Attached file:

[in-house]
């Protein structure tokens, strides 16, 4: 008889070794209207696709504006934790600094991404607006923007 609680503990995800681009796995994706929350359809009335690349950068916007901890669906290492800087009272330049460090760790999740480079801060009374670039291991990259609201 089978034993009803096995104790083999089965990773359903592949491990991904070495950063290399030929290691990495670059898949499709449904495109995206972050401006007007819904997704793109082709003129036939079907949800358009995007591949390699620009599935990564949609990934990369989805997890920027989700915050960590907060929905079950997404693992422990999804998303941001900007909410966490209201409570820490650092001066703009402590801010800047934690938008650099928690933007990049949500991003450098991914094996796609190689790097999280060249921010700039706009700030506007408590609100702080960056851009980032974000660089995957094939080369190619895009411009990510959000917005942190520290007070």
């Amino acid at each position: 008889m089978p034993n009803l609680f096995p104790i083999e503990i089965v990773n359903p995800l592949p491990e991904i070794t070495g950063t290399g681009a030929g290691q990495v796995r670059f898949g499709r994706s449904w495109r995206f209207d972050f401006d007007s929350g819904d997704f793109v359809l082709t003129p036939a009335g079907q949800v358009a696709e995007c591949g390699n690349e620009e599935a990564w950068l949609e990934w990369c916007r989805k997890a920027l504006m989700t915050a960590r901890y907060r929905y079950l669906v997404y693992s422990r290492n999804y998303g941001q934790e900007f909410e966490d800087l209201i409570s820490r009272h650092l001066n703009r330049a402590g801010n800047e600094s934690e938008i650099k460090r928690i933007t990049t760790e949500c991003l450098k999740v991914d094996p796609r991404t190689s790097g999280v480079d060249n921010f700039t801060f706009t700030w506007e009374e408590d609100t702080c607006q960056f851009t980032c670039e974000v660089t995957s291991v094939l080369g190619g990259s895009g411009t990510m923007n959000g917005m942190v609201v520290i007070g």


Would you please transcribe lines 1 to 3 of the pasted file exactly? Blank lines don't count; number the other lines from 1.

[in-house]
């Protein structure tokens, strides 16, 4: 008889070794209207696709504006934790600094991404607006923007 609680503990995800681009796995994706929350359809009335690349950068916007901890669906290492800087009272330049460090760790999740480079801060009374670039291991990259609201 089978034993009803096995104790083999089965990773359903592949491990991904070495950063290399030929290691990495670059898949499709449904495109995206972050401006007007819904997704793109082709003129036939079907949800358009995007591949390699620009599935990564949609990934990369989805997890920027989700915050960590907060929905079950997404693992422990999804998303941001900007909410966490209201409570820490650092001066703009402590801010800047934690938008650099928690933007990049949500991003450098991914094996796609190689790097999280060249921010700039706009700030506007408590609100702080960056851009980032974000660089995957094939080369190619895009411009990510959000917005942190520290007070």
């Amino acid at each position: 008889m089978p034993n009803l609680f096995p104790i083999e503990i089965v990773n359903p995800l592949p491990e991904i070794t070495g950063t290399g681009a030929g290691q990495v796995r670059f898949g499709r994706s449904w495109r995206f209207d972050f401006d007007s929350g819904d997704f793109v359809l082709t003129p036939a009335g079907q949800v358009a696709e995007c591949g390699n690349e620009e599935a990564w950068l949609e990934w990369c916007r989805k997890a920027l504006m989700t915050a960590r901890y907060r929905y079950l669906v997404y693992s422990r290492n999804y998303g941001q934790e900007f909410e966490d800087l209201i409570s820490r009272h650092l001066n703009r330049a402590g801010n800047e600094s934690e938008i650099k460090r928690i933007t990049t760790e949500c991003l450098k999740v991914d094996p796609r991404t190689s790097g999280v480079d060249n921010f700039t801060f706009t700030w506007e009374e408590d609100t702080c607006q960056f851009t980032c670039e974000v660089t995957s291991v094939l080369g190619g990259s895009g411009t990510m923007n959000g917005m942190v609201v520290i007070g």